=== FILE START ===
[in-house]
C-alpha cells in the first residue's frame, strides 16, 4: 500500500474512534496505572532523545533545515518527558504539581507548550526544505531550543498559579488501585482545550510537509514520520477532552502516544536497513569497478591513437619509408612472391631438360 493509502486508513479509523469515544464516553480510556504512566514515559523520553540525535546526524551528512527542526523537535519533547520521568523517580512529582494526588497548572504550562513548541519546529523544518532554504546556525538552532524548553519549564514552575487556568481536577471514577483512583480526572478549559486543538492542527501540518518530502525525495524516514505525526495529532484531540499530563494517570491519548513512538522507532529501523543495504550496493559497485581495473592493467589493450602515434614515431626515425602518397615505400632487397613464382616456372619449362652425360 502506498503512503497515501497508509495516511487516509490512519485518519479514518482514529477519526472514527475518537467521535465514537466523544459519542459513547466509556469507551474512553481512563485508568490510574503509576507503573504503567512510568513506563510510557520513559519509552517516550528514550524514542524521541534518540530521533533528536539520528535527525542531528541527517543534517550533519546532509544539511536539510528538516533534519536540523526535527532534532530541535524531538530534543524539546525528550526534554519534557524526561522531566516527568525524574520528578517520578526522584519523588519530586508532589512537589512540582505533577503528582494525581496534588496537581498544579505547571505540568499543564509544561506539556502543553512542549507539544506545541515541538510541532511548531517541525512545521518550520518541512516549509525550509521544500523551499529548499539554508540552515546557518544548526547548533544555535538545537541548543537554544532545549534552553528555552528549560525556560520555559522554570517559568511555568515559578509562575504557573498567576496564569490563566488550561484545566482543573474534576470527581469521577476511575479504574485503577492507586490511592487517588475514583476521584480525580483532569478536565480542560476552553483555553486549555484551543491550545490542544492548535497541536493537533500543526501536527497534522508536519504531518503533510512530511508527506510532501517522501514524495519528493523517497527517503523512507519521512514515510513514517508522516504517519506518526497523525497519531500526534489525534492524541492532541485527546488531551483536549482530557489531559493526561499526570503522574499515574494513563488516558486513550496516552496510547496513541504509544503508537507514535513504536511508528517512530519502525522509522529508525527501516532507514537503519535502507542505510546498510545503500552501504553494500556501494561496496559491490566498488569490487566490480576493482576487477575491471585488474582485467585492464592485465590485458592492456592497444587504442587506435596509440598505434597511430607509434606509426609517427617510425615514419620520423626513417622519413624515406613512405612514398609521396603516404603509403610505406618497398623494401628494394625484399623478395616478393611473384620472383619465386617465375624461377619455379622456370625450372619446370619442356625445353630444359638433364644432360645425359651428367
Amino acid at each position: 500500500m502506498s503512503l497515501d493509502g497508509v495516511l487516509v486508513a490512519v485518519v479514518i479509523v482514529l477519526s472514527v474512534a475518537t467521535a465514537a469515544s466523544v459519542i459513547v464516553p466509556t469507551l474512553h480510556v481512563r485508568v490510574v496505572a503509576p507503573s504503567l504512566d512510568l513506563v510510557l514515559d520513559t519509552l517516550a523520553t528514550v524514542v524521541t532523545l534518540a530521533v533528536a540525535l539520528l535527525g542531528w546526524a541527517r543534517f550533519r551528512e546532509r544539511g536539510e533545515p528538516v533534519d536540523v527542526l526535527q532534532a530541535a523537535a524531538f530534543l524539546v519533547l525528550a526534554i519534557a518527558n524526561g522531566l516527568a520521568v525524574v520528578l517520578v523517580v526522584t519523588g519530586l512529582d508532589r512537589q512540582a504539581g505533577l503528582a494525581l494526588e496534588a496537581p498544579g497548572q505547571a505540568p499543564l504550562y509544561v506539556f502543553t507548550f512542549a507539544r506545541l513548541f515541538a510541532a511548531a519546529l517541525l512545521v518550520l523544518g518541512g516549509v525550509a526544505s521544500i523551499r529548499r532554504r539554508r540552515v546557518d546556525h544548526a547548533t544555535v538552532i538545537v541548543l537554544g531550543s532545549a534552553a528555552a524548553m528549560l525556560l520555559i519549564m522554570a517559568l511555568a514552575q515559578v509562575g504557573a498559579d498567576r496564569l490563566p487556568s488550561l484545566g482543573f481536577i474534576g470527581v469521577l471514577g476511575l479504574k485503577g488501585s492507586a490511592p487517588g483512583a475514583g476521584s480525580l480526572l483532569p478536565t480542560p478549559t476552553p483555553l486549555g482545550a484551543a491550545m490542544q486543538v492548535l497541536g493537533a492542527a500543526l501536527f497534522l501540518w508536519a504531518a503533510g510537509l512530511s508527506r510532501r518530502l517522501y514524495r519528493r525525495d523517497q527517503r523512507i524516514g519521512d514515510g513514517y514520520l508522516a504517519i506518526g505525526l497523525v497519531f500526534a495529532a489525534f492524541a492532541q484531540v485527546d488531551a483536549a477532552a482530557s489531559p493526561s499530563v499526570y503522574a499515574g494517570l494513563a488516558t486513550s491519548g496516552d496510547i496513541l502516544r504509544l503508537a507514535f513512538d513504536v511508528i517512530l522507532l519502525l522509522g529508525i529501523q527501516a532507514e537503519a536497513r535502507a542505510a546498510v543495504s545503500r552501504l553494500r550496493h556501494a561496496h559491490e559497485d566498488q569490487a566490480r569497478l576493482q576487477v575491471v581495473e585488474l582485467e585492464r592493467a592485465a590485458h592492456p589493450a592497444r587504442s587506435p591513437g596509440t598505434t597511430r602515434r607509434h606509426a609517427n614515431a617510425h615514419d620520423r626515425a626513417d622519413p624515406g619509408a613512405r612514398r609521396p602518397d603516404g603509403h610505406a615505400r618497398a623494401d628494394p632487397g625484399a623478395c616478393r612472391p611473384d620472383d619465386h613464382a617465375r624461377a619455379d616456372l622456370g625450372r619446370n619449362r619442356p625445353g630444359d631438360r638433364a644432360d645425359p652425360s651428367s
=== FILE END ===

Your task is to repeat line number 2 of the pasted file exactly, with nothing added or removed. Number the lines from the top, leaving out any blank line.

C-alpha cells in the first residue's frame, strides 16, 4: 500500500474512534496505572532523545533545515518527558504539581507548550526544505531550543498559579488501585482545550510537509514520520477532552502516544536497513569497478591513437619509408612472391631438360 493509502486508513479509523469515544464516553480510556504512566514515559523520553540525535546526524551528512527542526523537535519533547520521568523517580512529582494526588497548572504550562513548541519546529523544518532554504546556525538552532524548553519549564514552575487556568481536577471514577483512583480526572478549559486543538492542527501540518518530502525525495524516514505525526495529532484531540499530563494517570491519548513512538522507532529501523543495504550496493559497485581495473592493467589493450602515434614515431626515425602518397615505400632487397613464382616456372619449362652425360 502506498503512503497515501497508509495516511487516509490512519485518519479514518482514529477519526472514527475518537467521535465514537466523544459519542459513547466509556469507551474512553481512563485508568490510574503509576507503573504503567512510568513506563510510557520513559519509552517516550528514550524514542524521541534518540530521533533528536539520528535527525542531528541527517543534517550533519546532509544539511536539510528538516533534519536540523526535527532534532530541535524531538530534543524539546525528550526534554519534557524526561522531566516527568525524574520528578517520578526522584519523588519530586508532589512537589512540582505533577503528582494525581496534588496537581498544579505547571505540568499543564509544561506539556502543553512542549507539544506545541515541538510541532511548531517541525512545521518550520518541512516549509525550509521544500523551499529548499539554508540552515546557518544548526547548533544555535538545537541548543537554544532545549534552553528555552528549560525556560520555559522554570517559568511555568515559578509562575504557573498567576496564569490563566488550561484545566482543573474534576470527581469521577476511575479504574485503577492507586490511592487517588475514583476521584480525580483532569478536565480542560476552553483555553486549555484551543491550545490542544492548535497541536493537533500543526501536527497534522508536519504531518503533510512530511508527506510532501517522501514524495519528493523517497527517503523512507519521512514515510513514517508522516504517519506518526497523525497519531500526534489525534492524541492532541485527546488531551483536549482530557489531559493526561499526570503522574499515574494513563488516558486513550496516552496510547496513541504509544503508537507514535513504536511508528517512530519502525522509522529508525527501516532507514537503519535502507542505510546498510545503500552501504553494500556501494561496496559491490566498488569490487566490480576493482576487477575491471585488474582485467585492464592485465590485458592492456592497444587504442587506435596509440598505434597511430607509434606509426609517427617510425615514419620520423626513417622519413624515406613512405612514398609521396603516404603509403610505406618497398623494401628494394625484399623478395616478393611473384620472383619465386617465375624461377619455379622456370625450372619446370619442356625445353630444359638433364644432360645425359651428367